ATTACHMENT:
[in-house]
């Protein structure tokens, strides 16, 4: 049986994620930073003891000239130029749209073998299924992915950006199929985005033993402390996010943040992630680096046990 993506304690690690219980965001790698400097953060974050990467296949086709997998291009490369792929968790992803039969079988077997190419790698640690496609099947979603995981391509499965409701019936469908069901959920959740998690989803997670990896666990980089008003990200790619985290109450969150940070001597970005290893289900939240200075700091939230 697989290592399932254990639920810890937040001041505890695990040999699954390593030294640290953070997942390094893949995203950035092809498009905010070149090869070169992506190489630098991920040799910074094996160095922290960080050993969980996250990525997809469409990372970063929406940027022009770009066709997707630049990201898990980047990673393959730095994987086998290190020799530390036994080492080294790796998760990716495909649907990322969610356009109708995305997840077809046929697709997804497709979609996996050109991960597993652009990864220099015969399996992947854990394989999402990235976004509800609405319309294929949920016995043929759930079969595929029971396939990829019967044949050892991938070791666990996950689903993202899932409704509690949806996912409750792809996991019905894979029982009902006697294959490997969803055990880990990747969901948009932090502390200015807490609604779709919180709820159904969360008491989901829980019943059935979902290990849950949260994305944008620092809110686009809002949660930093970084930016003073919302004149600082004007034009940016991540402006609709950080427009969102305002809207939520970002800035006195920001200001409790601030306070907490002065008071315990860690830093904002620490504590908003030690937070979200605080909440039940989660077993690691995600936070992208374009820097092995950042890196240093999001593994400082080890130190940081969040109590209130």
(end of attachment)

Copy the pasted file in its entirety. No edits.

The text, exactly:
[in-house]
């Protein structure tokens, strides 16, 4: 049986994620930073003891000239130029749209073998299924992915950006199929985005033993402390996010943040992630680096046990 993506304690690690219980965001790698400097953060974050990467296949086709997998291009490369792929968790992803039969079988077997190419790698640690496609099947979603995981391509499965409701019936469908069901959920959740998690989803997670990896666990980089008003990200790619985290109450969150940070001597970005290893289900939240200075700091939230 697989290592399932254990639920810890937040001041505890695990040999699954390593030294640290953070997942390094893949995203950035092809498009905010070149090869070169992506190489630098991920040799910074094996160095922290960080050993969980996250990525997809469409990372970063929406940027022009770009066709997707630049990201898990980047990673393959730095994987086998290190020799530390036994080492080294790796998760990716495909649907990322969610356009109708995305997840077809046929697709997804497709979609996996050109991960597993652009990864220099015969399996992947854990394989999402990235976004509800609405319309294929949920016995043929759930079969595929029971396939990829019967044949050892991938070791666990996950689903993202899932409704509690949806996912409750792809996991019905894979029982009902006697294959490997969803055990880990990747969901948009932090502390200015807490609604779709919180709820159904969360008491989901829980019943059935979902290990849950949260994305944008620092809110686009809002949660930093970084930016003073919302004149600082004007034009940016991540402006609709950080427009969102305002809207939520970002800035006195920001200001409790601030306070907490002065008071315990860690830093904002620490504590908003030690937070979200605080909440039940989660077993690691995600936070992208374009820097092995950042890196240093999001593994400082080890130190940081969040109590209130």